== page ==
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1 FTSE 100 stock that should continue to outperform long term

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AstraZeneca (LSE: AZN) with a market cap of £165bn is the second largest FTSE 100 stock after Shell, and constitutes 8.2% of the total Footsie market cap of £1,996bn. It is the world’s eight largest pharmaceutical company.

AstraZeneca was founded in 1999 through the merger of the Swedish company Astra AG and Britain’s Zeneca Group. Zeneca itself was formed in 1993 by the spinning off by ICI of its pharmaceutical operations.

For the 29 years since 1993, the company has been growing consistently. It has far outperformed the FTSE 100 index. Its share price has increased by an annual average of 13.88%, against an annual average increase for the Footsie of 4.74%.

The UK inflation rate for this period was 2.05% per annum. Excluding dividends, £1,000 invested in Zeneca in 1993 would have grown to £26,840 today while £1,000 invested in a FTSE 100 tracker fund would have only grown to about 9% of this, to £2,375.

AstraZeneca is currently paying an annual dividend of 2.0%. It is the only a ‘buy and hold forever’ stock in my portfolio. For me, it is in a class of its own as a large-cap FTSE 100 stock, many of which tend to be sluggish performers.

My decision to buy the stock was influenced by the fact that in the last 15 years, 2016 was its only down year.

AstraZeneca is a developer, manufacturer and marketer of a wide range of drugs and pharmaceutical products for oncology, cardiovascular, gastrointestinal, infection, neuroscience, respiratory and inflammatory health problems. It was one of the leaders in the race to develop a vaccine for the Covid-19 pandemic.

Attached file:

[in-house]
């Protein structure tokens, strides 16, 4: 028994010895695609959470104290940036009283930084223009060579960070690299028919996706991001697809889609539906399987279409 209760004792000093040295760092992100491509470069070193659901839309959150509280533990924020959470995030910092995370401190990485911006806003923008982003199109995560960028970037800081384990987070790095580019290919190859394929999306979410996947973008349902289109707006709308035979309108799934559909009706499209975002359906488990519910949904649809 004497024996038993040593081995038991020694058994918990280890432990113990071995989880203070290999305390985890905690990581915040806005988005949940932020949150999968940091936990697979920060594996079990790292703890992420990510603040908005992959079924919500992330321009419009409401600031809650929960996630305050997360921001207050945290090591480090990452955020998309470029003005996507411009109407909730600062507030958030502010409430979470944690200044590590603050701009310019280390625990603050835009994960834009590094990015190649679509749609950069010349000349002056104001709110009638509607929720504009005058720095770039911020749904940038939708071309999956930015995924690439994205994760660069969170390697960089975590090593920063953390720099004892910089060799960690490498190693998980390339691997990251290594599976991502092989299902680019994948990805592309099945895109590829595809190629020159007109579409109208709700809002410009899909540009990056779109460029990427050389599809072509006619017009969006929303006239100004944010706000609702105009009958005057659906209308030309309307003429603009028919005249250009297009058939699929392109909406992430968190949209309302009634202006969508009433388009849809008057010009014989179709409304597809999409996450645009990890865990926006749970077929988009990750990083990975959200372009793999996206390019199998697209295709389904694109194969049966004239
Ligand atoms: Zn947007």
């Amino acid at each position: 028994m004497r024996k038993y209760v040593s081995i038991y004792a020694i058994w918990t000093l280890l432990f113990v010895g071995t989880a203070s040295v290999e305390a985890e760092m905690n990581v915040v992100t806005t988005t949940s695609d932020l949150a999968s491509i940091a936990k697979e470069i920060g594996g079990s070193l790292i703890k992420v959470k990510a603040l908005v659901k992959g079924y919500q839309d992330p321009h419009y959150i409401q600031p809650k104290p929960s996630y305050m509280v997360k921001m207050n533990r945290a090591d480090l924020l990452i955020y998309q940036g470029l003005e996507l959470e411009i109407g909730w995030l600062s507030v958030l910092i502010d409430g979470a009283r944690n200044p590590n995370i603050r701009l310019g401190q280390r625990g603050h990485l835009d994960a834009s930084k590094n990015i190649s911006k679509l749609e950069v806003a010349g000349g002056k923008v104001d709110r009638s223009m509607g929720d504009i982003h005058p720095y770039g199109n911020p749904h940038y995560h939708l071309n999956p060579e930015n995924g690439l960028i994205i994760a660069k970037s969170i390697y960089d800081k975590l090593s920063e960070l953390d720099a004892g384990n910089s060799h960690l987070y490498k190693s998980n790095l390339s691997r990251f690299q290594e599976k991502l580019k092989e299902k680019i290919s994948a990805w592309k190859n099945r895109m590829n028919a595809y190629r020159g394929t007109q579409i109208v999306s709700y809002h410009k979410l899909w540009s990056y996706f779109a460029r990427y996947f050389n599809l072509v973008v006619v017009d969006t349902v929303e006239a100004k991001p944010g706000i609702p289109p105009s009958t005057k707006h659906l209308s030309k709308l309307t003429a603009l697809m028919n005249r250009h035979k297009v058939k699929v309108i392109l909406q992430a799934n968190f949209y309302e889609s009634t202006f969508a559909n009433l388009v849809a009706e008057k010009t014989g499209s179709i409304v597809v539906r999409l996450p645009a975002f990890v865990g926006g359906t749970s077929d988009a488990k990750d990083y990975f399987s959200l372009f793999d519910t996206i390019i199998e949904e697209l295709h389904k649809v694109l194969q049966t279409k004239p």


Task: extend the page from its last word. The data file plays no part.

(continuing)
The world’s major pharmaceutical companies spend many years and vast sums of money in the search for new ‘breakthrough’ drugs — those that can generate £1bn or more in annual sales.

From the time a new drug receives regulatory approval, the clock is ticking on its patent exclusivity. Once this expires, typically in a decade or two, revenues for the original drug fall.  For the last 10 years the leading companies have been spending about a quarter of their revenues on new drug development.

For investors like me, it is important that pharmaceutical companies have drugs in their pipelines with breakthrough potential, together with adequate funds to finance their development and trials. It is a highly competitive and inherently risky business.  

The future

Before the Covid-19 pandemic put the global pharmaceutical industry in the spotlight, there were already major challenges facing it. Worldwide, the number of people aged 65 or more is projected to double — to over 1.5 billion — by 2050.

In addition, the growing middle class with increasingly sedentary lifestyles is leading to greater demands on health services. Chronic non-contagious diseases, such as cardiovascular disease and cancer, are expected to become increasingly prevalent and will demand innovative pharmaceutical solutions.

I believe AstraZeneca is well placed to thrive under this scenario and sustain its outstanding historical growth for many years to come. It has several new breakthrough drugs in its pipeline. For oncology, its drug Enhertu has been granted five separate breakthrough therapy designations by US regulators.

The post 1 FTSE 100 stock that should continue to outperform long term appeared first on The Motley Fool UK.

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Ian Benfield owns shares in AstraZeneca. The Motley Fool UK has no position in any of the shares mentioned. Views expressed on the companies mentioned in this article are those of the writer and therefore may differ from the official recommendations we make in our subscription services such as Share Advisor, Hidden Winners and Pro. Here at The Motley Fool we believe that considering a diverse range of insights makes us better investors.